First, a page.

Vale PF, McNally L, Doeschl-Wilson A, King KC, Popat R, Domingo-Sananes MR, Allen JE, Soares MP, Kümmerli R - Evol Med Public Health (2016)

Examples of anti-virulence approaches. (A) In a classical infection, bacteria adhere to host tissue using their flagella and pilli. They then secrete quorum-sensing molecules (red dots) to communicate with nearby cells in order to coordinate the secretion of harmful virulence factors (green pentagons), such as toxins and tissue-degrading enzymes. (B) A potent anti-virulence approach is to prevent bacterial adhesion by the administration of hydrophilic compounds (purple layer) [15]. (C) Interference with bacterial communication, called quorum-quenching has been proposed as another efficient way to control bacterial infections. Numerous drugs (yellow half-circles) have been shown to either quench the bacterial signals outside the cell or to directly stall signal production within cells [26], (D) Approaches have also been developed to target the damaging virulence factors (e.g. siderophores, toxins) directly by either suppressing their synthesis or by inhibiting their actions once secreted [12]
© Copyright Policy - creative-commons
Related In: Results  -  Collection

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getmorefigures.php?uid=PMC4834974&req=5

eow012-F1: Examples of anti-virulence approaches. (A) In a classical infection, bacteria adhere to host tissue using their flagella and pilli. They then secrete quorum-sensing molecules (red dots) to communicate with nearby cells in order to coordinate the secretion of harmful virulence factors (green pentagons), such as toxins and tissue-degrading enzymes. (B) A potent anti-virulence approach is to prevent bacterial adhesion by the administration of hydrophilic compounds (purple layer) [15]. (C) Interference with bacterial communication, called quorum-quenching has been proposed as another efficient way to control bacterial infections. Numerous drugs (yellow half-circles) have been shown to either quench the bacterial signals outside the cell or to directly stall signal production within cells [26], (D) Approaches have also been developed to target the damaging virulence factors (e.g. siderophores, toxins) directly by either suppressing their synthesis or by inhibiting their actions once secreted [12]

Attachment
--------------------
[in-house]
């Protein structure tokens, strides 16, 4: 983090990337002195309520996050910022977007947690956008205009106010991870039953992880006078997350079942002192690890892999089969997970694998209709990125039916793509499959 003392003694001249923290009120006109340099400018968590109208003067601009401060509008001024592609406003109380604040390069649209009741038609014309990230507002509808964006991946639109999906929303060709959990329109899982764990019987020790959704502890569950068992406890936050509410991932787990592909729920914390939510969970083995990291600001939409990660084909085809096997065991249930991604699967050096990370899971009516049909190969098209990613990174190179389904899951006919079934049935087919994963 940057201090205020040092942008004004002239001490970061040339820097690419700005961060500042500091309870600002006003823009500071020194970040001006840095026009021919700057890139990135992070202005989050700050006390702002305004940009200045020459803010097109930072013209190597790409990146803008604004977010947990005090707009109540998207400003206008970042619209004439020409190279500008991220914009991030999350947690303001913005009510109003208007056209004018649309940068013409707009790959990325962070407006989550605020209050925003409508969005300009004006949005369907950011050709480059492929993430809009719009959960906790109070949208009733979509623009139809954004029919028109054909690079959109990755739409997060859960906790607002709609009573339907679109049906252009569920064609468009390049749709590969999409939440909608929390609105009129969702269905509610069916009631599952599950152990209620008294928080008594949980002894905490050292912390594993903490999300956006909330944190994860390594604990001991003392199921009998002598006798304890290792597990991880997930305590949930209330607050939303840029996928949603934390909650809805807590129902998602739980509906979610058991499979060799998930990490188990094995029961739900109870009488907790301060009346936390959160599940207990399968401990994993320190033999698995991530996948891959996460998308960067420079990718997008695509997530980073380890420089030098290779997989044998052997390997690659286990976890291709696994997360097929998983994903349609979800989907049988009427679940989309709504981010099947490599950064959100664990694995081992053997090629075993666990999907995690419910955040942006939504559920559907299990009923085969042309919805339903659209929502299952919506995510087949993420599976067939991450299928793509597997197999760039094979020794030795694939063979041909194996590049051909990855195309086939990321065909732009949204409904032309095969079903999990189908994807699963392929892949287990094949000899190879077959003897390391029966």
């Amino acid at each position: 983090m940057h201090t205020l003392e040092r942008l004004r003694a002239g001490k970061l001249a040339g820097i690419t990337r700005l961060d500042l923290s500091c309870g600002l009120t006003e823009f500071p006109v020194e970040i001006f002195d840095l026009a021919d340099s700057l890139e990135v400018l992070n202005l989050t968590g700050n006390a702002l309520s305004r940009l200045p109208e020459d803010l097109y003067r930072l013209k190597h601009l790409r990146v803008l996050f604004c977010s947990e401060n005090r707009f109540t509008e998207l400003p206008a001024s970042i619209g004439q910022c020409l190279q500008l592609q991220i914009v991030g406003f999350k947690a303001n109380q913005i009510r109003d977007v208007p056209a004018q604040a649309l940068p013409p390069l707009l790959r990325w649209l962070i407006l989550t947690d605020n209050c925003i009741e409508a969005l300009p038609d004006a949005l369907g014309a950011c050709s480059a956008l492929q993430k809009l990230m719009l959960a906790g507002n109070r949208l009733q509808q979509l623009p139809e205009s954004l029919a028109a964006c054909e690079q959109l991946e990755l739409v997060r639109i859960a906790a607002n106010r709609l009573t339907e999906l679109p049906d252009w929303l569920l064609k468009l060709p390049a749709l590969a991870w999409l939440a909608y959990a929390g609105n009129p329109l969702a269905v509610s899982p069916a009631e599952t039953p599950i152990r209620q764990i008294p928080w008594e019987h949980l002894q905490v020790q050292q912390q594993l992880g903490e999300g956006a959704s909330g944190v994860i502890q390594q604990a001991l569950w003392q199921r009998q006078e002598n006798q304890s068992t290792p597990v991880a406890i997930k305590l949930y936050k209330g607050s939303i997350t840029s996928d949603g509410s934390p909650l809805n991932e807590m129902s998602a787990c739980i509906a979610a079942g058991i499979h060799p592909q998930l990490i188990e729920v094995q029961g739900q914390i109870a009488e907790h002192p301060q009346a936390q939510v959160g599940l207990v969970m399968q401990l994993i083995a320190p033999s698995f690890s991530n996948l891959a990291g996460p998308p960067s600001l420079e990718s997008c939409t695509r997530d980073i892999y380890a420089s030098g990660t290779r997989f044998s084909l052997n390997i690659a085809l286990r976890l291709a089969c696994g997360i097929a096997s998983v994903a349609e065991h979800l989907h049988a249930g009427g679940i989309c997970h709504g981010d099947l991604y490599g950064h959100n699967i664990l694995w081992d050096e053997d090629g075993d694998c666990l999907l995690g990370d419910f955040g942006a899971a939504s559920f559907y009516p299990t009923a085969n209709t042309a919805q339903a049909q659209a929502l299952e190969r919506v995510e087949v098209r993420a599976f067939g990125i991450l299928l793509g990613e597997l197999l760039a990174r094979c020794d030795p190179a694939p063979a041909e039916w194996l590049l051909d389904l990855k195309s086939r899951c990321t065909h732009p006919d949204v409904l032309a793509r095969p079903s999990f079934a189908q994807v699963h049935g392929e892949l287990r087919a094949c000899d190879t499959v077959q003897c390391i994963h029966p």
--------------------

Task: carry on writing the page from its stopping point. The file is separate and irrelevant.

Mentions: One promising alternative to classic antibiotics is to focus on strategies reducing pathogen virulence, which we define in the broadest sense as the degree of pathology and overall disease symptoms experienced during infection. Pathogen virulence can be targeted at least at three levels (Fig. 1) [12–14], by interfering with: (i) pathogen adhesion, which is important for host invasion and colonization; (ii) quorum sensing, a cell-to-cell signalling system used by bacteria to coordinate the secretion of virulence factors; and (iii) expression and activity of virulence factors, which are usually secreted proteins or secondary metabolites that act directly or indirectly to cause tissue dysfunction and/or damage [9, 12]. Approaches belonging to these categories are called anti-virulence therapies, as they deprive essential virulence factors from infections without directly killing the pathogens themselves.Figure 1.

Bottom Line: An efficient strategy to stay ahead of rapidly adapting pathogens should include approaches that replace, complement or enhance the effect of both current and novel antimicrobial compounds.We discuss the therapeutic potential of these approaches and examine their possible consequences for pathogen evolution.To guarantee a longer half-life of these alternatives to directly killing pathogens, and to gain a full understanding of their population-level consequences, we encourage future work to incorporate evolutionary perspectives into the development of these treatments.

View Article: PubMed Central - PubMed

Affiliation: Centre for Immunity, Infection and Evolution Institute of Evolutionary Biology, School of Biological Sciences, University of Edinburgh, Edinburgh EH9 3FL, UK pedro.vale@ed.ac.uk.

No MeSH data available.


Related in: MedlinePlus